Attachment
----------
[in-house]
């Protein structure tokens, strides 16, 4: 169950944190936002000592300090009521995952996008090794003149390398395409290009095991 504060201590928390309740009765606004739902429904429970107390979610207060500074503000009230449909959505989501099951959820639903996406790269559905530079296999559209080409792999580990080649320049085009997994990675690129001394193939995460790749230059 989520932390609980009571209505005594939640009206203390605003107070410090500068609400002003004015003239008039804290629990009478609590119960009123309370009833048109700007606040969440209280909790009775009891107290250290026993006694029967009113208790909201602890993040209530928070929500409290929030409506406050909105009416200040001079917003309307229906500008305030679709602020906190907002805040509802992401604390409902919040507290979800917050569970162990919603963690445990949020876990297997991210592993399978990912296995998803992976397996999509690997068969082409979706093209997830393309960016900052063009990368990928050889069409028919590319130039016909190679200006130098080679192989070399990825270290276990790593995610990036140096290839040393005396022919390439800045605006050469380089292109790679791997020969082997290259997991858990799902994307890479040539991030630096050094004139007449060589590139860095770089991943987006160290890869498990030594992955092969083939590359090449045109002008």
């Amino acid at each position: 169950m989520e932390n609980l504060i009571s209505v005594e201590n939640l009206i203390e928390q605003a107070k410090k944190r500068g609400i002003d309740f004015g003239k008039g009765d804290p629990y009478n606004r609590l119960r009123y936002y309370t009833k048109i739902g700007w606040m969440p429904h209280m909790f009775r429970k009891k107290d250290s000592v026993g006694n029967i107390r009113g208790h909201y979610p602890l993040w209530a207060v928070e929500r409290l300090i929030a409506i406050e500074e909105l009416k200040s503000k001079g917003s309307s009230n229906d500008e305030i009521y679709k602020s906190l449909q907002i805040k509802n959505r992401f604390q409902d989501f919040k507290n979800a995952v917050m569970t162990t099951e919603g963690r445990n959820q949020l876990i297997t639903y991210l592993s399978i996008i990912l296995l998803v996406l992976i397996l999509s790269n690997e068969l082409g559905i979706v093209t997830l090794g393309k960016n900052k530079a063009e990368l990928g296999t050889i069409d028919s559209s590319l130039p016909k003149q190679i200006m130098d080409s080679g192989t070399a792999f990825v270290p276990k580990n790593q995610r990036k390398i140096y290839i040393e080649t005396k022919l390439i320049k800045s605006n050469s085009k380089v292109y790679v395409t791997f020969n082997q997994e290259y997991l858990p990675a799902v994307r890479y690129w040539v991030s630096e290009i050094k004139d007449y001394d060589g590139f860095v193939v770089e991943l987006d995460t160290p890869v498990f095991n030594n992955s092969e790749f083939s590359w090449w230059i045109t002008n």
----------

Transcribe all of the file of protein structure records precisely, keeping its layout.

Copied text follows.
[in-house]
């Protein structure tokens, strides 16, 4: 169950944190936002000592300090009521995952996008090794003149390398395409290009095991 504060201590928390309740009765606004739902429904429970107390979610207060500074503000009230449909959505989501099951959820639903996406790269559905530079296999559209080409792999580990080649320049085009997994990675690129001394193939995460790749230059 989520932390609980009571209505005594939640009206203390605003107070410090500068609400002003004015003239008039804290629990009478609590119960009123309370009833048109700007606040969440209280909790009775009891107290250290026993006694029967009113208790909201602890993040209530928070929500409290929030409506406050909105009416200040001079917003309307229906500008305030679709602020906190907002805040509802992401604390409902919040507290979800917050569970162990919603963690445990949020876990297997991210592993399978990912296995998803992976397996999509690997068969082409979706093209997830393309960016900052063009990368990928050889069409028919590319130039016909190679200006130098080679192989070399990825270290276990790593995610990036140096290839040393005396022919390439800045605006050469380089292109790679791997020969082997290259997991858990799902994307890479040539991030630096050094004139007449060589590139860095770089991943987006160290890869498990030594992955092969083939590359090449045109002008």
């Amino acid at each position: 169950m989520e932390n609980l504060i009571s209505v005594e201590n939640l009206i203390e928390q605003a107070k410090k944190r500068g609400i002003d309740f004015g003239k008039g009765d804290p629990y009478n606004r609590l119960r009123y936002y309370t009833k048109i739902g700007w606040m969440p429904h209280m909790f009775r429970k009891k107290d250290s000592v026993g006694n029967i107390r009113g208790h909201y979610p602890l993040w209530a207060v928070e929500r409290l300090i929030a409506i406050e500074e909105l009416k200040s503000k001079g917003s309307s009230n229906d500008e305030i009521y679709k602020s906190l449909q907002i805040k509802n959505r992401f604390q409902d989501f919040k507290n979800a995952v917050m569970t162990t099951e919603g963690r445990n959820q949020l876990i297997t639903y991210l592993s399978i996008i990912l296995l998803v996406l992976i397996l999509s790269n690997e068969l082409g559905i979706v093209t997830l090794g393309k960016n900052k530079a063009e990368l990928g296999t050889i069409d028919s559209s590319l130039p016909k003149q190679i200006m130098d080409s080679g192989t070399a792999f990825v270290p276990k580990n790593q995610r990036k390398i140096y290839i040393e080649t005396k022919l390439i320049k800045s605006n050469s085009k380089v292109y790679v395409t791997f020969n082997q997994e290259y997991l858990p990675a799902v994307r890479y690129w040539v991030s630096e290009i050094k004139d007449y001394d060589g590139f860095v193939v770089e991943l987006d995460t160290p890869v498990f095991n030594n992955s092969e790749f083939s590359w090449w230059i045109t002008n």